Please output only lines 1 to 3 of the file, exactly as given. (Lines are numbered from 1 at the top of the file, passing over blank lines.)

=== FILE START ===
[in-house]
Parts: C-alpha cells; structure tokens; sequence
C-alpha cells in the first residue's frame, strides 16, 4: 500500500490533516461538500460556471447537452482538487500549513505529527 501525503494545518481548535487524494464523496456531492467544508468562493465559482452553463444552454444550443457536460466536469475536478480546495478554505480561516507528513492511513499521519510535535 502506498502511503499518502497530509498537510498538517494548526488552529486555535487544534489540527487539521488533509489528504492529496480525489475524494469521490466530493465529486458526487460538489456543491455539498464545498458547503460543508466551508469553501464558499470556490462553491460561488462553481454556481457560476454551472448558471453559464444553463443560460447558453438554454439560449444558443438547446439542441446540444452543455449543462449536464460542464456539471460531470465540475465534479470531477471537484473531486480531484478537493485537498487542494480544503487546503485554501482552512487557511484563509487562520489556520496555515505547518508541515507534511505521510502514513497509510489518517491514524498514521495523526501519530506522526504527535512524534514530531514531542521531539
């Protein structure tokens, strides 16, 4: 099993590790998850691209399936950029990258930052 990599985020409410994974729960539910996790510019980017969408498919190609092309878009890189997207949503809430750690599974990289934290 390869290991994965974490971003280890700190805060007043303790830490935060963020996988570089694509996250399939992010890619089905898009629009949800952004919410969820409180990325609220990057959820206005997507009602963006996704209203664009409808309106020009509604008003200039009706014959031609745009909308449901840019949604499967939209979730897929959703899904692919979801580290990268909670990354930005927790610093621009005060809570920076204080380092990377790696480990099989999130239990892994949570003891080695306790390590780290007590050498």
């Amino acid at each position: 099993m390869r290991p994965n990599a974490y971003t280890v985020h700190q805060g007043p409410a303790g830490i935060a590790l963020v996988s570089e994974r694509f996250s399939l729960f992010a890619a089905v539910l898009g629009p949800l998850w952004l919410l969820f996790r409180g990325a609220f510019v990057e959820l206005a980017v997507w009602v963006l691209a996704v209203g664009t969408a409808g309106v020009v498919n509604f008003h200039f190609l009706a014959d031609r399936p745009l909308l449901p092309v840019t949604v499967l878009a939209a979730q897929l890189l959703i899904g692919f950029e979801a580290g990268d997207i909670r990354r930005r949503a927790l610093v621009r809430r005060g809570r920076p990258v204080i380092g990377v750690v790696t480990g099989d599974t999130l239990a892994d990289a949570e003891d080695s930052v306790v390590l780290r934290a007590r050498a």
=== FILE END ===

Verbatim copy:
[in-house]
Parts: C-alpha cells; structure tokens; sequence
C-alpha cells in the first residue's frame, strides 16, 4: 500500500490533516461538500460556471447537452482538487500549513505529527 501525503494545518481548535487524494464523496456531492467544508468562493465559482452553463444552454444550443457536460466536469475536478480546495478554505480561516507528513492511513499521519510535535 502506498502511503499518502497530509498537510498538517494548526488552529486555535487544534489540527487539521488533509489528504492529496480525489475524494469521490466530493465529486458526487460538489456543491455539498464545498458547503460543508466551508469553501464558499470556490462553491460561488462553481454556481457560476454551472448558471453559464444553463443560460447558453438554454439560449444558443438547446439542441446540444452543455449543462449536464460542464456539471460531470465540475465534479470531477471537484473531486480531484478537493485537498487542494480544503487546503485554501482552512487557511484563509487562520489556520496555515505547518508541515507534511505521510502514513497509510489518517491514524498514521495523526501519530506522526504527535512524534514530531514531542521531539